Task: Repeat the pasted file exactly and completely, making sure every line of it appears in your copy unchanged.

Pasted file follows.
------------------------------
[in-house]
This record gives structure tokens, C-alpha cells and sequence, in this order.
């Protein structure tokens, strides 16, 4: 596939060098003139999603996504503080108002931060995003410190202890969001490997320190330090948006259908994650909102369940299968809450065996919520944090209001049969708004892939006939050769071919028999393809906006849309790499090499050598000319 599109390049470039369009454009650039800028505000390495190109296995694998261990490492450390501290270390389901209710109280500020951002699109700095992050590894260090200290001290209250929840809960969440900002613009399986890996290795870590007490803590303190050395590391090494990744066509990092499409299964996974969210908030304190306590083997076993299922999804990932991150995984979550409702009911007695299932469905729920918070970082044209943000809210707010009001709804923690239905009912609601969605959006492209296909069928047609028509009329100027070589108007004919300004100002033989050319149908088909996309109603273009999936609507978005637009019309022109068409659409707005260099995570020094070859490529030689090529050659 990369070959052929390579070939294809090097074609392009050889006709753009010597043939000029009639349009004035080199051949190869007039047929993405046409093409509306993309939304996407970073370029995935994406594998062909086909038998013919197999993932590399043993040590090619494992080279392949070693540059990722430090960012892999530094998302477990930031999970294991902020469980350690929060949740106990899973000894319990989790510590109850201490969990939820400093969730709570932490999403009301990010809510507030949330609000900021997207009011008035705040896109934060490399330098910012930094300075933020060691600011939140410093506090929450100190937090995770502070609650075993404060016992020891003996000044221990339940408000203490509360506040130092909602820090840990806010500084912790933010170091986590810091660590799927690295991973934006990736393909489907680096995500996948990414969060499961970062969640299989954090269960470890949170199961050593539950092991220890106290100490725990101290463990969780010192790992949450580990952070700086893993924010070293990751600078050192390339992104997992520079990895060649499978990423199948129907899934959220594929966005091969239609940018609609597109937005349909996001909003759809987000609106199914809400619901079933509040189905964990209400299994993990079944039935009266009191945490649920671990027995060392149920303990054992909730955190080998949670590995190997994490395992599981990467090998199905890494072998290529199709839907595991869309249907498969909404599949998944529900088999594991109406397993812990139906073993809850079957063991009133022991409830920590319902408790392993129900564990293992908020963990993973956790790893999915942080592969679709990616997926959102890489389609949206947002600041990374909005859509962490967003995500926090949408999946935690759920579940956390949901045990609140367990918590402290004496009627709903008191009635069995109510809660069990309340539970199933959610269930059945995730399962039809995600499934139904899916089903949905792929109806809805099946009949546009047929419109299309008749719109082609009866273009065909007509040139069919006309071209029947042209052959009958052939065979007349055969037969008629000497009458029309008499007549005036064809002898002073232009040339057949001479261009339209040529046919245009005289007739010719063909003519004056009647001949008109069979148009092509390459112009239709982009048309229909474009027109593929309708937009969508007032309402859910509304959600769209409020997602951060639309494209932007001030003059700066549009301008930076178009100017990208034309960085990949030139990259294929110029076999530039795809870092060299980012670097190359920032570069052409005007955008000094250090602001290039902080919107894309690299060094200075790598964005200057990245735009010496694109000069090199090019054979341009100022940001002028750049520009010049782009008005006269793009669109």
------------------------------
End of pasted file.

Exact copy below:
[in-house]
This record gives structure tokens, C-alpha cells and sequence, in this order.
């Protein structure tokens, strides 16, 4: 596939060098003139999603996504503080108002931060995003410190202890969001490997320190330090948006259908994650909102369940299968809450065996919520944090209001049969708004892939006939050769071919028999393809906006849309790499090499050598000319 599109390049470039369009454009650039800028505000390495190109296995694998261990490492450390501290270390389901209710109280500020951002699109700095992050590894260090200290001290209250929840809960969440900002613009399986890996290795870590007490803590303190050395590391090494990744066509990092499409299964996974969210908030304190306590083997076993299922999804990932991150995984979550409702009911007695299932469905729920918070970082044209943000809210707010009001709804923690239905009912609601969605959006492209296909069928047609028509009329100027070589108007004919300004100002033989050319149908088909996309109603273009999936609507978005637009019309022109068409659409707005260099995570020094070859490529030689090529050659 990369070959052929390579070939294809090097074609392009050889006709753009010597043939000029009639349009004035080199051949190869007039047929993405046409093409509306993309939304996407970073370029995935994406594998062909086909038998013919197999993932590399043993040590090619494992080279392949070693540059990722430090960012892999530094998302477990930031999970294991902020469980350690929060949740106990899973000894319990989790510590109850201490969990939820400093969730709570932490999403009301990010809510507030949330609000900021997207009011008035705040896109934060490399330098910012930094300075933020060691600011939140410093506090929450100190937090995770502070609650075993404060016992020891003996000044221990339940408000203490509360506040130092909602820090840990806010500084912790933010170091986590810091660590799927690295991973934006990736393909489907680096995500996948990414969060499961970062969640299989954090269960470890949170199961050593539950092991220890106290100490725990101290463990969780010192790992949450580990952070700086893993924010070293990751600078050192390339992104997992520079990895060649499978990423199948129907899934959220594929966005091969239609940018609609597109937005349909996001909003759809987000609106199914809400619901079933509040189905964990209400299994993990079944039935009266009191945490649920671990027995060392149920303990054992909730955190080998949670590995190997994490395992599981990467090998199905890494072998290529199709839907595991869309249907498969909404599949998944529900088999594991109406397993812990139906073993809850079957063991009133022991409830920590319902408790392993129900564990293992908020963990993973956790790893999915942080592969679709990616997926959102890489389609949206947002600041990374909005859509962490967003995500926090949408999946935690759920579940956390949901045990609140367990918590402290004496009627709903008191009635069995109510809660069990309340539970199933959610269930059945995730399962039809995600499934139904899916089903949905792929109806809805099946009949546009047929419109299309008749719109082609009866273009065909007509040139069919006309071209029947042209052959009958052939065979007349055969037969008629000497009458029309008499007549005036064809002898002073232009040339057949001479261009339209040529046919245009005289007739010719063909003519004056009647001949008109069979148009092509390459112009239709982009048309229909474009027109593929309708937009969508007032309402859910509304959600769209409020997602951060639309494209932007001030003059700066549009301008930076178009100017990208034309960085990949030139990259294929110029076999530039795809870092060299980012670097190359920032570069052409005007955008000094250090602001290039902080919107894309690299060094200075790598964005200057990245735009010496694109000069090199090019054979341009100022940001002028750049520009010049782009008005006269793009669109």